Pisgah by Audrey Lendvay
 

The Willful

by Nayra McMahan


The garden in my backyard is dead.

I planted it in a spring long past,

dug my small hands into the rainy earth

and poked holes small enough for my seeds—

Roma tomatoes,

pickling cukes,

pumpkins—

to find comfortable.

I spent hours planting,

kneeling before the boundary

I’d created between grass and fresh earth

until it felt something like home.

Summer never brought me the growth

I was seeking, though. An unforgiving sun

fried the tomatoes before they were green;

the pumpkins and cucumbers never even sprouted.

Weeds, teeming with barbed seeds,

took root in the earth that I had worked in.

No gloves could keep my hands safe.

I let my hands bleed, dripping life

into the soil.

Now, relentless yellow Florida grass

clumps where the tall weeds aren’t.

It settles its roots into the home I made,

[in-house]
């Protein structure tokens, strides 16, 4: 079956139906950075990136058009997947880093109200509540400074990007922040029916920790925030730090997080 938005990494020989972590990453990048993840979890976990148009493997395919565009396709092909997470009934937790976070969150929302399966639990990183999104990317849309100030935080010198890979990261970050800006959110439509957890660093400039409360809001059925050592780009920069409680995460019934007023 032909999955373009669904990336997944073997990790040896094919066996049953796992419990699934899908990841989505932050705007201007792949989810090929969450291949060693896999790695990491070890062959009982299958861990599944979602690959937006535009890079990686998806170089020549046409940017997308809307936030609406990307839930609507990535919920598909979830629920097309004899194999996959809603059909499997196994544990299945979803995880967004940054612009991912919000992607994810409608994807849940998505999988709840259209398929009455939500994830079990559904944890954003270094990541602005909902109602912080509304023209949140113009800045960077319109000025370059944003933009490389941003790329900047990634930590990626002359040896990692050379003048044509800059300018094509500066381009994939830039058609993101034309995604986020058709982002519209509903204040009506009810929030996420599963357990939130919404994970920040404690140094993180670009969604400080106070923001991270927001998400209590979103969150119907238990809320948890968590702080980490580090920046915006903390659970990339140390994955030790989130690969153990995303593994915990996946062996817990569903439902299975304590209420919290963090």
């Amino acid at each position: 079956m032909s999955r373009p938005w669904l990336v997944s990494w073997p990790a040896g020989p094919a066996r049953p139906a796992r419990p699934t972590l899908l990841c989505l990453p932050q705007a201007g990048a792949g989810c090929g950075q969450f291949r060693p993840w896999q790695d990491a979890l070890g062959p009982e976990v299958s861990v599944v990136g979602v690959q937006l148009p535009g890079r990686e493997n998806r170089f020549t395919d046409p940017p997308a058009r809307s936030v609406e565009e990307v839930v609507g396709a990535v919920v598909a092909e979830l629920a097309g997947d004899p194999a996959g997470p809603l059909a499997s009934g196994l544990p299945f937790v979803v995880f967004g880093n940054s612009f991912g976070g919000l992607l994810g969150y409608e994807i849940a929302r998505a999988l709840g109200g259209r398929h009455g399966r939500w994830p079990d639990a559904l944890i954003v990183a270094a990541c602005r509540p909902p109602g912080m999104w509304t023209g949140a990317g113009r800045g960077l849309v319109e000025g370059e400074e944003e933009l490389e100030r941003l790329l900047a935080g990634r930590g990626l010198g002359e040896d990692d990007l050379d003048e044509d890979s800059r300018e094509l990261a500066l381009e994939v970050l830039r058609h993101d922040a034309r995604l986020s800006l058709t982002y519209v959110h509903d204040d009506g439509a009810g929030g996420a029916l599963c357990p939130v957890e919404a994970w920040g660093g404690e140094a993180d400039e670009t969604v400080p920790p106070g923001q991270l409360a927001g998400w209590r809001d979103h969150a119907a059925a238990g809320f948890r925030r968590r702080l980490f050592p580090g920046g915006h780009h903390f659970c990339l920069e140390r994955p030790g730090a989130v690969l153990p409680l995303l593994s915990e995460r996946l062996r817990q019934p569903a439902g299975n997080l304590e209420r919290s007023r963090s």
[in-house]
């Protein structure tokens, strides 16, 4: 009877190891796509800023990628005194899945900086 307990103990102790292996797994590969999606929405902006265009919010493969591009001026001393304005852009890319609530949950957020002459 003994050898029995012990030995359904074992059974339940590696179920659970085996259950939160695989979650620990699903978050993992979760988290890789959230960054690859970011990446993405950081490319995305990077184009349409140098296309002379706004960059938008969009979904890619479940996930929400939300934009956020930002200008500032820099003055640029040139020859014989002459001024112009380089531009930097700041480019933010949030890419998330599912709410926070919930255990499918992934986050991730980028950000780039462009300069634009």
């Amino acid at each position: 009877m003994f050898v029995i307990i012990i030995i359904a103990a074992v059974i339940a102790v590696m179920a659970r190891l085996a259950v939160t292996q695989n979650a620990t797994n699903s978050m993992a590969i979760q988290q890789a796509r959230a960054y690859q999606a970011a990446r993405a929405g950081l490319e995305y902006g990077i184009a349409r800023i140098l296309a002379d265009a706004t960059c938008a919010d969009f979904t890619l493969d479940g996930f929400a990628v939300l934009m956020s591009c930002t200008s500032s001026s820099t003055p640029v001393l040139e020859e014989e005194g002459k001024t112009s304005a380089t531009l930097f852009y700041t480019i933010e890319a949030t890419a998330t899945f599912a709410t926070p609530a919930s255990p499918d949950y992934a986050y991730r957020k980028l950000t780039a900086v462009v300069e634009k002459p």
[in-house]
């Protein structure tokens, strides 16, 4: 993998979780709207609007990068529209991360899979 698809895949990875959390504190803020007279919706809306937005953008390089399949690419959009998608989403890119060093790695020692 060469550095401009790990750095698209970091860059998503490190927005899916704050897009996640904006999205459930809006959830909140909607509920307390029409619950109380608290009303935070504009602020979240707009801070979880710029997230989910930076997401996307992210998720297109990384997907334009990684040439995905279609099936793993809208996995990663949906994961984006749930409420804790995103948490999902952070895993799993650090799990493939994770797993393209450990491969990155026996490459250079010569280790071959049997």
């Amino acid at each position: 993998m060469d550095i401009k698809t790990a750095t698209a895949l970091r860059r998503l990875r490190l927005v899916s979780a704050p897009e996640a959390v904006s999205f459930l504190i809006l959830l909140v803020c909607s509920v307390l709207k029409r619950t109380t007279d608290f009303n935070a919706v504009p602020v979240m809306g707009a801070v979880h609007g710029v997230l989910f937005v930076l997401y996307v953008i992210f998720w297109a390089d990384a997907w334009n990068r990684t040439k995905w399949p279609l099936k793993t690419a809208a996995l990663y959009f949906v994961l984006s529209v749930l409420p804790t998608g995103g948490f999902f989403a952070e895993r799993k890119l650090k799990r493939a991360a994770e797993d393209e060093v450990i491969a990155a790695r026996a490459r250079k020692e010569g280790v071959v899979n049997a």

inserts itself where it was not welcome,

and grows.

Grows, despite it all. Despite the weeds above it

taking the sun, even when they’re dead

and dry and browning, selfish corpses.

Florida grass doesn’t worry about its yellow.

It doesn’t care that it’s splotchy and rough

on bare feet. It fights for sunlight.

I want dirt under my nails again. I want grit and bitter yellow

in my blood,

the strength to have roots that live through frost,

through fire.

Roots that find comfort in my beating, beautiful Florida sun

and grow new green leaves

as soon as they burst up,

stubborn and singing,

through the dirt.